# LTSpice - Is there a way to plot nonlinearity

Discussion in 'General Electronics Chat' started by eblc1388, May 15, 2011.

1. ### eblc1388 Thread Starter AAC Fanatic!

Nov 28, 2008
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The attached image shows the response of a diode through a temperature sweep. It appears to be linear.

Is there a way to plot the deviation of the response against a straight line of approximate the same slope? i.e. just to show the deviation or non-linearity?

I know I might be able to get that by using waveform arithmetic but I just can't seem to be able to use 'temp' as the x-axis variable in the calculation to get the deviation.

Thanks

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2. ### ifixit Distinguished Member

Nov 20, 2008
639
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Hi eblc1388,

One method would be to use a behavioral model (bv) to plot a linear function close to the expected values and then compare with the actual diode characteristic. I used 20°C as a reference point where the two are assumed to be almost equal. Use 2mV per °C for the estimated perfect slope.

Have Fun,
Ifixit

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3. ### Ron H AAC Fanatic!

Apr 14, 2005
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On the waveform, change v(out) to d(v(out)). Decrease your step size to 1°C or less. The model appears to have discontinuities or something, because you get little bumps in the curve.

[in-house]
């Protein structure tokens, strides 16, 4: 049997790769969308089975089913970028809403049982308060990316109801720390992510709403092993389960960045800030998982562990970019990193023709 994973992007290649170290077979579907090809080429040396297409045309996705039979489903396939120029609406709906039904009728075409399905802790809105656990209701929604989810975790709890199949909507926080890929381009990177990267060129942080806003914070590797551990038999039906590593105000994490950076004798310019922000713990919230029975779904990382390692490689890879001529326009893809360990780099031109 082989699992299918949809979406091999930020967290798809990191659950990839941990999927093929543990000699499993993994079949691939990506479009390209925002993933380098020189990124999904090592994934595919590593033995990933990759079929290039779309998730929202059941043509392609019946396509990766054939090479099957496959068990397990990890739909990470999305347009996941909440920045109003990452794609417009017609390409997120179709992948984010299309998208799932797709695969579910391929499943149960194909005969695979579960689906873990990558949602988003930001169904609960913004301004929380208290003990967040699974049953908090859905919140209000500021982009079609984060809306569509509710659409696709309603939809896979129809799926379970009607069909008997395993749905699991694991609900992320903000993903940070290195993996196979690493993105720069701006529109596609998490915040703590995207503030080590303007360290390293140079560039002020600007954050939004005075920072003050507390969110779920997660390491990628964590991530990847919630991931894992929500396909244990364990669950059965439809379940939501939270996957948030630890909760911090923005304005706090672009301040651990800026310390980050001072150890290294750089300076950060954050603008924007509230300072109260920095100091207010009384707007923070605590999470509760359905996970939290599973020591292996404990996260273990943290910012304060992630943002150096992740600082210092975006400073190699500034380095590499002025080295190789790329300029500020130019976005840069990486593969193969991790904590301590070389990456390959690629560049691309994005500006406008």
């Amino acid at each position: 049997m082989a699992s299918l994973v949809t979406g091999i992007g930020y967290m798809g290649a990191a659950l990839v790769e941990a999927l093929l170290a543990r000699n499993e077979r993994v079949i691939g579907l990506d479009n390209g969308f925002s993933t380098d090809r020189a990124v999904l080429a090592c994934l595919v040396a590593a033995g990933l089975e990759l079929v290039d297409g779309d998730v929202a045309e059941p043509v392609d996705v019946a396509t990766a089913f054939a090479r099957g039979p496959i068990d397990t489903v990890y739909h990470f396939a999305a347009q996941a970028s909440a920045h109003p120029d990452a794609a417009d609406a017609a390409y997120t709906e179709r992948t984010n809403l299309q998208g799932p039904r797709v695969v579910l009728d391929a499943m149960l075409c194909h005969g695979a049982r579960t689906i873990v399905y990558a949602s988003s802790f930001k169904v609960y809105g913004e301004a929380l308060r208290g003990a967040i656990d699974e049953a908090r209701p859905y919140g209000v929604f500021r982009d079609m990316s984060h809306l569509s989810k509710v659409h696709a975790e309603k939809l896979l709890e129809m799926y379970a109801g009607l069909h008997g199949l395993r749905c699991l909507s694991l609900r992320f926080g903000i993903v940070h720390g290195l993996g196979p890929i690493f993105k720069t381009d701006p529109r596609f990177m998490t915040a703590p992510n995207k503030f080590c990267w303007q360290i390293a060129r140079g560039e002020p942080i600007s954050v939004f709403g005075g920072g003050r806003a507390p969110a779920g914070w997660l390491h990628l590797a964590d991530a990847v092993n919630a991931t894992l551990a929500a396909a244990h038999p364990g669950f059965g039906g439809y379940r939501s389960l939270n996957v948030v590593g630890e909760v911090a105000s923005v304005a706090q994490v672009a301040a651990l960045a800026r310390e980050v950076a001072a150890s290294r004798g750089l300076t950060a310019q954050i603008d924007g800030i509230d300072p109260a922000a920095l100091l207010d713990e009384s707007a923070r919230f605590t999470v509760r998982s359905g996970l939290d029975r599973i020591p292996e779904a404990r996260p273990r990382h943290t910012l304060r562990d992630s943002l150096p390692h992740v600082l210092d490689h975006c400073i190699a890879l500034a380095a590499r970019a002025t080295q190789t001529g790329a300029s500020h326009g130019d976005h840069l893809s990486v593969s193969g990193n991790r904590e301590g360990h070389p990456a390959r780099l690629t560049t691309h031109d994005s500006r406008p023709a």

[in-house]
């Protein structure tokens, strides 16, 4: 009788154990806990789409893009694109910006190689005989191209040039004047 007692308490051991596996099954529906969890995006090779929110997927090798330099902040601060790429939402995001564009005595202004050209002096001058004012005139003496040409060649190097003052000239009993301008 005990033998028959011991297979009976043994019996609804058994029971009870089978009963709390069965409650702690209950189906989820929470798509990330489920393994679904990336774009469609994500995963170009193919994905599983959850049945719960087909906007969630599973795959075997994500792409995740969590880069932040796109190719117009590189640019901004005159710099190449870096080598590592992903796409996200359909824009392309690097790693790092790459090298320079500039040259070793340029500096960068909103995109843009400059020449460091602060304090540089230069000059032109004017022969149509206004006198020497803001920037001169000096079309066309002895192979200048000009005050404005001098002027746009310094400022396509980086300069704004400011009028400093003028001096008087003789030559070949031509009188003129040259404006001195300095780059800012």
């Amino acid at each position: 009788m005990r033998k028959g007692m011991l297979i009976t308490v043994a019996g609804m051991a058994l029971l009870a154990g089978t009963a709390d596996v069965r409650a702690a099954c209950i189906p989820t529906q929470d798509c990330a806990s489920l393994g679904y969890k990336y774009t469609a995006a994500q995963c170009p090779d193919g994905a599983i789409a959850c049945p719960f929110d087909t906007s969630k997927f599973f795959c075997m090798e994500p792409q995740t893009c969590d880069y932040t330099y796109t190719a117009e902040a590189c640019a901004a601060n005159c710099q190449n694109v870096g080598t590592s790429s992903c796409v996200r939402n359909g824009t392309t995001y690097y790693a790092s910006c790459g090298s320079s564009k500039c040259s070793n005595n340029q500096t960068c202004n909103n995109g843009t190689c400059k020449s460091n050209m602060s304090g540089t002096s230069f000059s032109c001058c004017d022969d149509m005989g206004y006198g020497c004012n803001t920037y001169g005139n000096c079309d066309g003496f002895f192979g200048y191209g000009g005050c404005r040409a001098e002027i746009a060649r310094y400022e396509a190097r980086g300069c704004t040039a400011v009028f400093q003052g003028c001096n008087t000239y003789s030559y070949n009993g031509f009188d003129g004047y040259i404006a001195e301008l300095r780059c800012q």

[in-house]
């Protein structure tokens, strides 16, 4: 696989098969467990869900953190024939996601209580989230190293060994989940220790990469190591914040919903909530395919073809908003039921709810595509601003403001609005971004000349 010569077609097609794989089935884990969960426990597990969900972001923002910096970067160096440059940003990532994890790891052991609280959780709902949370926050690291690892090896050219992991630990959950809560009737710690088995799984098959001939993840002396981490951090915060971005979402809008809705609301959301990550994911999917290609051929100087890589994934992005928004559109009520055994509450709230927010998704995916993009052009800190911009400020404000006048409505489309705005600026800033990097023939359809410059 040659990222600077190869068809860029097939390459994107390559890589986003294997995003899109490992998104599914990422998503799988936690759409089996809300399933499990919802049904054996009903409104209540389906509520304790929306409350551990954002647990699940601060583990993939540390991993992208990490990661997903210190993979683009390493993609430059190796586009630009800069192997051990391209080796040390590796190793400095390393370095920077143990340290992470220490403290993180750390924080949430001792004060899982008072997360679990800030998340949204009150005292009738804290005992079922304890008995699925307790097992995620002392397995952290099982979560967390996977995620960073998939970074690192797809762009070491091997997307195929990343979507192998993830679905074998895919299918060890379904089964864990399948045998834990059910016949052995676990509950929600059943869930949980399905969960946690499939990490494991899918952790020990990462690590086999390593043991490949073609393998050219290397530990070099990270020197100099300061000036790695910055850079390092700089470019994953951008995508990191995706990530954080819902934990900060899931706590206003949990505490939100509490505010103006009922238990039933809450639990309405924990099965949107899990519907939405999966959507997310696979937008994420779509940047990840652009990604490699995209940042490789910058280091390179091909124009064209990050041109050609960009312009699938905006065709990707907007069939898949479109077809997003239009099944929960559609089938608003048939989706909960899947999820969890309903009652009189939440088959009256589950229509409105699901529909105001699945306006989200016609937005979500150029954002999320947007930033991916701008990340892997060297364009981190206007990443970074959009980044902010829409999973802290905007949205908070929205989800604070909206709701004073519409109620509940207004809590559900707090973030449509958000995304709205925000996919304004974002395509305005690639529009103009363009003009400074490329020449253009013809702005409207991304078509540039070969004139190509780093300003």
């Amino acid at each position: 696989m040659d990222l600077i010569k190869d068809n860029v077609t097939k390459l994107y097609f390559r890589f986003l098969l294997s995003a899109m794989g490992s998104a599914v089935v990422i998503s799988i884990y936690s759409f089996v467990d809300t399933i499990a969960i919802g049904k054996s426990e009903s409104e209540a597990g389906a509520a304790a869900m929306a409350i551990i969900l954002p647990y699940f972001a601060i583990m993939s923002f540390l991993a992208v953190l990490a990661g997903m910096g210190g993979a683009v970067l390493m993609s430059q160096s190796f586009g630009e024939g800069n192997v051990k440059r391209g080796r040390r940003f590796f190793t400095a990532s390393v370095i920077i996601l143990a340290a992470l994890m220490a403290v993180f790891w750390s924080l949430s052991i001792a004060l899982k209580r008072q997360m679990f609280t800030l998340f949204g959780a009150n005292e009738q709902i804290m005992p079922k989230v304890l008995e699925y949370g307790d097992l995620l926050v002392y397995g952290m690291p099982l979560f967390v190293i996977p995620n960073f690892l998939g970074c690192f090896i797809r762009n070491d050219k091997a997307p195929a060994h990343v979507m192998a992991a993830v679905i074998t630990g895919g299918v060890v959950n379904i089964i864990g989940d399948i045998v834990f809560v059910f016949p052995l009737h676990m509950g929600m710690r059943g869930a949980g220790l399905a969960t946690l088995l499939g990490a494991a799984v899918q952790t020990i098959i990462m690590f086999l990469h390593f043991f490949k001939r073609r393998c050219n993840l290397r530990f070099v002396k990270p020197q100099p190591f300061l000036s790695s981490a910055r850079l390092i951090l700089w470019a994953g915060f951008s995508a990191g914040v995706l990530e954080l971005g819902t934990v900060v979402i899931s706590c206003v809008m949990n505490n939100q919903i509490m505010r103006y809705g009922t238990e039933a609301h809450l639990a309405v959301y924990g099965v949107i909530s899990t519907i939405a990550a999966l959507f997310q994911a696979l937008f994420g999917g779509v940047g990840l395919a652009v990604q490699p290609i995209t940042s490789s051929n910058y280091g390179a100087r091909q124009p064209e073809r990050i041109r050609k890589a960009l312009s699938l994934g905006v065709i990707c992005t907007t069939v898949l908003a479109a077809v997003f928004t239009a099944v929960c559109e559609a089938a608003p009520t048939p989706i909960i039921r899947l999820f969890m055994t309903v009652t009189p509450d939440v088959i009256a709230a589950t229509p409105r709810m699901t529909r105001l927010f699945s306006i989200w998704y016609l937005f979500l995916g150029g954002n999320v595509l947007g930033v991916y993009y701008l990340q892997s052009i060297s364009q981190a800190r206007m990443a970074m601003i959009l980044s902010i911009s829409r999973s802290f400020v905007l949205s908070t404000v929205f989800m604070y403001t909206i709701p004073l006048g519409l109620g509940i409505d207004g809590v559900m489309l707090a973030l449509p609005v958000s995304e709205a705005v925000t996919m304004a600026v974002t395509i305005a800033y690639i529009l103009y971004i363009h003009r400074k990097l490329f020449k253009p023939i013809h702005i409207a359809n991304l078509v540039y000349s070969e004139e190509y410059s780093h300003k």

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4. ### rapidcoder Member

Jan 16, 2011
37
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No, the original SPICE diode model does not have discontinuities in it. These bumps are caused by inacurracies of the LTSpice simulation engine, probably by running the NR loop too few times. Try to lower the RELTOL setting.

5. ### eblc1388 Thread Starter AAC Fanatic!

Nov 28, 2008
1,543
102
Thanks all for the fast response.

ifixit offers what I wanted as I would be reading the actual diode voltage and using a linear relationship to calculate the temperature. I need to know how linear is the diode voltage vs temperature and the non linearity error to decide if I need to apply any correction to the final calculated temperature.

Looks like the linearity is very good for all practical purposes.

6. ### rapidcoder Member

Jan 16, 2011
37
3
The forward diode current is given by the formula:

I = IS(T) * (Exp(VD / (VT * N)) - 1)

where IS is the saturation current of the diode, dependent on the temperature according to the formula:

IS(T) = IS * Pow(T / TNOM, XTI / N) * Exp(q * EG * (T - TNOM) / (k * T * TNOM * N))

Because all the temperatures are in K, in the close neighbourhood of TNOM (300K) the characteristic is quite linear.